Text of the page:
Thus, I can easily see the Portland area becoming a center for Streetcar production in the near future, but not for large scale LRV production… however, if successful, that streetcar production could grow into LRV production over time.
– Bob R.
I agree with you that LRV production could only evolve as a long range goal, and only after streetcar production was well-established.
Currently, however, the Siemens LRV vehicles that experience final assembly in Sacramento are actually mostly constructed in Germany, then shipped to Sacramento for the final bit in order to satisfy the Buy America requirement. Or, at least, that was the case during the Westside Light Rail Project — I’m not sure how much has changed since 1997-98.
A follow-up on Siemens… this PDF press release seems to state that the current crop of vehicles is “designed and manufactured” at the plant in Sacramento (this plant opened sometime after 2000).
It further goes on to say that the plant is “only permanent U.S. light rail manufacturing facility on U.S. soil”, and the press release avoids using the word “import” or “assembly”.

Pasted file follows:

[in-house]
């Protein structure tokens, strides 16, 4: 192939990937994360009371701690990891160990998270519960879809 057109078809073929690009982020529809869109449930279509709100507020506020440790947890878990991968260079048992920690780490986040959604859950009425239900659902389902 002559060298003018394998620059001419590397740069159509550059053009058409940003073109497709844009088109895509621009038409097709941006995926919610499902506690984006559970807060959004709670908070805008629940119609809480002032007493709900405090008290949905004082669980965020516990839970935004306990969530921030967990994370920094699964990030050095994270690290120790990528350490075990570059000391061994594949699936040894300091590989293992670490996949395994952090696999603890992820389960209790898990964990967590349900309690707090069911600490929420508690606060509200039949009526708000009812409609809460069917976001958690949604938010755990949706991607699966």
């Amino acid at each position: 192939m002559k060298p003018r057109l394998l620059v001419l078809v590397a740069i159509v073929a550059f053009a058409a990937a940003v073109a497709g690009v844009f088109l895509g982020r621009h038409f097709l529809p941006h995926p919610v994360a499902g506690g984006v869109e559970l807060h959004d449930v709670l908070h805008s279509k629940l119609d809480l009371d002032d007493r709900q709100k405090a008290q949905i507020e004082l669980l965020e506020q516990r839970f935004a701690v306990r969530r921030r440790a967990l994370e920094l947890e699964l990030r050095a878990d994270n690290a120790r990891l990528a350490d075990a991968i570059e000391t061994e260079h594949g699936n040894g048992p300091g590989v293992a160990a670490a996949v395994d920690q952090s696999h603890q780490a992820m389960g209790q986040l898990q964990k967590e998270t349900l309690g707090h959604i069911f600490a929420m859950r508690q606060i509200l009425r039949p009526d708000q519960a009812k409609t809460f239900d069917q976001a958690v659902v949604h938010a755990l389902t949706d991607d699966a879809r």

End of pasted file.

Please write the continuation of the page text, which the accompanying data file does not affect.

Of course, this is just a corporate press release and could contain a fair deal of spin on the word “manufacture”. I know from looking at Siemens’ international site that the S70 LRV is a joint European-USA design, the first LRV design to be available in the same configuration on two continents (according to them.)
– Bob R.
I really like these new Streetcars – pretty nice styling those Czechs have put in them!
But oh baby, those Siemens S70 LRV’s are really sweet looking! I cannot wait for them to start running on the I-205 segment. Truly sleek, modern, high tech design. Unfortunately, I can’t really say the ame for the commuter rail cars, which are flat-out FUGLY!
Today both LRT and Vintage streetcar vehicles already have U.S. manufacturers. The open market opportunity is definitely modern Streetcar vehicles.